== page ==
Elaine Bruce Living Foods
My grandfather’s old fashioned office was fitted with stand up sloping desks on which rested the huge ledgers in which he wrote with pen and ink.

Modernisation took the form of a typewriter and a sit down desk for Nancy, who kept the accounts, but he remained standing and retained his upright stance into his 80’s.

I spend as little time as possible with a screen, but can and have been guilty of long sessions, forgetting to walk around every 20 minutes, and then feeling uncomfortable and needing a good stretch. Last year I moved the screen and keyboard to a comfortable height for standing, and can now move about freely to reach phone, copier or files. It becomes apparent earlier when I, or my legs, or wrists have had enough, and is a lot harder to override the signals. It is also impossible to slouch, and encourages an upright, balanced stance. The big benefit I have found is that I take breaks more often, not just for hydration or a stretch, but to interweave other work tasks.These could be filing, or phoning, stopping to make a batch of sauerkraut, or activate  the water distiller, catching a sunny moment to photograph the herb garden, or harvest a few greens for lunch.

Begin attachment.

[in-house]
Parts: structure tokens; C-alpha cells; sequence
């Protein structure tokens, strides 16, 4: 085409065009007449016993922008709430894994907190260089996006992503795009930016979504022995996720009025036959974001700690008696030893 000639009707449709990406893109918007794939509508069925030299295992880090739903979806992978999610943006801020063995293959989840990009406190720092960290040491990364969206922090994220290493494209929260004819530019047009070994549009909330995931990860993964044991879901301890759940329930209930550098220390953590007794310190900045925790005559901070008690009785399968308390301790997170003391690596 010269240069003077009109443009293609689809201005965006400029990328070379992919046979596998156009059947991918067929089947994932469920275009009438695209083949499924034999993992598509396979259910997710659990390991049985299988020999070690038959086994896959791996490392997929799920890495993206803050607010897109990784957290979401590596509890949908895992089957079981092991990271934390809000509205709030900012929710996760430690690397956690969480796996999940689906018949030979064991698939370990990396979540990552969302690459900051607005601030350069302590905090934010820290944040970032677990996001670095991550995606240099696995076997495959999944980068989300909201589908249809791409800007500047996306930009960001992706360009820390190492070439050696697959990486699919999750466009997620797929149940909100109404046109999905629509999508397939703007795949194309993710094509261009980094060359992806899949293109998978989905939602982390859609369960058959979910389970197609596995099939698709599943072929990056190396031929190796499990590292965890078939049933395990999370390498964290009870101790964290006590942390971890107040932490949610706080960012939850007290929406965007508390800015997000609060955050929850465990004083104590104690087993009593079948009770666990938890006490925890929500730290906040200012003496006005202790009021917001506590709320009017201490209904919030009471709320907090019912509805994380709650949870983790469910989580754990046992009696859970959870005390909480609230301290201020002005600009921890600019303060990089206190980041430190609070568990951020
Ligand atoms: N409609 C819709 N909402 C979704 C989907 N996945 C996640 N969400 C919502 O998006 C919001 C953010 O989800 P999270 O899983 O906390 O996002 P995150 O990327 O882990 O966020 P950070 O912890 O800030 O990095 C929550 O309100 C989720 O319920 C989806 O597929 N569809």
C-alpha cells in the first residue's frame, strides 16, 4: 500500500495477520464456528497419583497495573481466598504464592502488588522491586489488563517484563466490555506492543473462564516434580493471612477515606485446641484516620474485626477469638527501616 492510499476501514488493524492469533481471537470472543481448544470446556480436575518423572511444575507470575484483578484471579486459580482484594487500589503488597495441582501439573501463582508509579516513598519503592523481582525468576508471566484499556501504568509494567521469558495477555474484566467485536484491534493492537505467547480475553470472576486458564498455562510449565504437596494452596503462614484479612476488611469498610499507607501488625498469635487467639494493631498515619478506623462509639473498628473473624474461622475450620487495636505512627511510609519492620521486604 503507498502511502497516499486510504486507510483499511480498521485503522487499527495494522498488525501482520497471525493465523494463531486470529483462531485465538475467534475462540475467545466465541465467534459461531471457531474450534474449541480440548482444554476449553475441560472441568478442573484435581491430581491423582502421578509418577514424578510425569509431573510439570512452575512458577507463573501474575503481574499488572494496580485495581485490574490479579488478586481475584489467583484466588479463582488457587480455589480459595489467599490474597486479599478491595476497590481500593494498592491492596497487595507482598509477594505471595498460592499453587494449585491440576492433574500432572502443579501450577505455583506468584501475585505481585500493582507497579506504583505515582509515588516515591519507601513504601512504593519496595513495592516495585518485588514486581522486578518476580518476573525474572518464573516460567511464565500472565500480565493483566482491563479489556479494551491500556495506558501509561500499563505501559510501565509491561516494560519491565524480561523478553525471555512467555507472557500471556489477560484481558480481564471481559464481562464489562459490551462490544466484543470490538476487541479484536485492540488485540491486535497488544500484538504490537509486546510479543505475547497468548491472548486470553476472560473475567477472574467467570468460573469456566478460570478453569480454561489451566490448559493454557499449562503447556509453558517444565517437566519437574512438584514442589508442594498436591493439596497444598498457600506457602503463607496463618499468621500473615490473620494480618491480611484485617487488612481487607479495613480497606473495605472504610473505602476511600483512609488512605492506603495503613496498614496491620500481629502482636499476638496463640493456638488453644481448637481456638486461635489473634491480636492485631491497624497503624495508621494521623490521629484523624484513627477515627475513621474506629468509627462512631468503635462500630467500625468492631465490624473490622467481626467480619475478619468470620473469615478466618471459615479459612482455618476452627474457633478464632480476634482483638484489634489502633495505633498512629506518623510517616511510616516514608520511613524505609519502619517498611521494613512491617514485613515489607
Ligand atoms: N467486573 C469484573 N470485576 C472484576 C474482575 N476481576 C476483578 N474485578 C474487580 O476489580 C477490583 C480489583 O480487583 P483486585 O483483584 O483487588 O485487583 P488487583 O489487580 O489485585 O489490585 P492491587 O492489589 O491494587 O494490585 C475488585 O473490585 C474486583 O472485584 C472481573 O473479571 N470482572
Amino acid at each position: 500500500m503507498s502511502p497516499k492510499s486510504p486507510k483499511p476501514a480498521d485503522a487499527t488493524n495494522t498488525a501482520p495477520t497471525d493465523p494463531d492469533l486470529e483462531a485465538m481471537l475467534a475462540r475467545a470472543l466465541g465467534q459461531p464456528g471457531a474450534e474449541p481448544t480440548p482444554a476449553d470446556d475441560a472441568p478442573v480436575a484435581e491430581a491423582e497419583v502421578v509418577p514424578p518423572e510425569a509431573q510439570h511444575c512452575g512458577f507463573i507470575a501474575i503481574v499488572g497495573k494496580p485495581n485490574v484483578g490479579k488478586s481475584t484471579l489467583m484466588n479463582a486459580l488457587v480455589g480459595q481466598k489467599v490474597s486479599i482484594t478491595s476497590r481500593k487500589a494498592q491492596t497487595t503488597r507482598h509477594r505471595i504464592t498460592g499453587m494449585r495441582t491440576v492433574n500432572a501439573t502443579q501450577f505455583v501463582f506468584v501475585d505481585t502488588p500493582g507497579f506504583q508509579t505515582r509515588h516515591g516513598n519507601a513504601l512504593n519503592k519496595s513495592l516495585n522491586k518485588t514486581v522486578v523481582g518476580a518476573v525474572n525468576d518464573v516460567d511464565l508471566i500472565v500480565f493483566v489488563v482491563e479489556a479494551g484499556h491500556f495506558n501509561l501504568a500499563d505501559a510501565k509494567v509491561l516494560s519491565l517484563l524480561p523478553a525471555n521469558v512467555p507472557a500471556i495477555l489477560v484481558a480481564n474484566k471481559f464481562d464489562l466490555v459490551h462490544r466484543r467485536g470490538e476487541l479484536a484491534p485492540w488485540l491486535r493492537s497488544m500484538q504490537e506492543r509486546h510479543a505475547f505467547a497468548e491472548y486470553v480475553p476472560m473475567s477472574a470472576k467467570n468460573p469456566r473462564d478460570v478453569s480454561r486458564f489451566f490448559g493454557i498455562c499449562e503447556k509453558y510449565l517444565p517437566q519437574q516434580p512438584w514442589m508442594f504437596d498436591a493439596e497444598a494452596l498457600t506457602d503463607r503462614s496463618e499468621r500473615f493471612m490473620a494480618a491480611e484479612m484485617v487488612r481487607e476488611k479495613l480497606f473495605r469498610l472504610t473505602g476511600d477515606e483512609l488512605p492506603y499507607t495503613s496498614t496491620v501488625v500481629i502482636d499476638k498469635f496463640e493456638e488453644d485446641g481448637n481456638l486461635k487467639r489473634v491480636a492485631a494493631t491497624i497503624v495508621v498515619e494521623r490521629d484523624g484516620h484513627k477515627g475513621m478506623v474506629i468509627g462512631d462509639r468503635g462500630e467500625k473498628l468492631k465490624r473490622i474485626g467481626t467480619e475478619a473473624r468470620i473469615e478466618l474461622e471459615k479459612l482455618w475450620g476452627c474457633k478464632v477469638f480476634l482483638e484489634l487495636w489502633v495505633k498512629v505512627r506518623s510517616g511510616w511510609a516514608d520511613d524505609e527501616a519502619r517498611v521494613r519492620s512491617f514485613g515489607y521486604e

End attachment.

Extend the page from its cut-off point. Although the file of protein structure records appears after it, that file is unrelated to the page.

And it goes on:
All  part  of a working day, but I see absolutely no virtue in letting office and screen based work predominate, or at least when it has to be done, to invite RSI or round shoulders

If you already do this, we’d love to see a pic.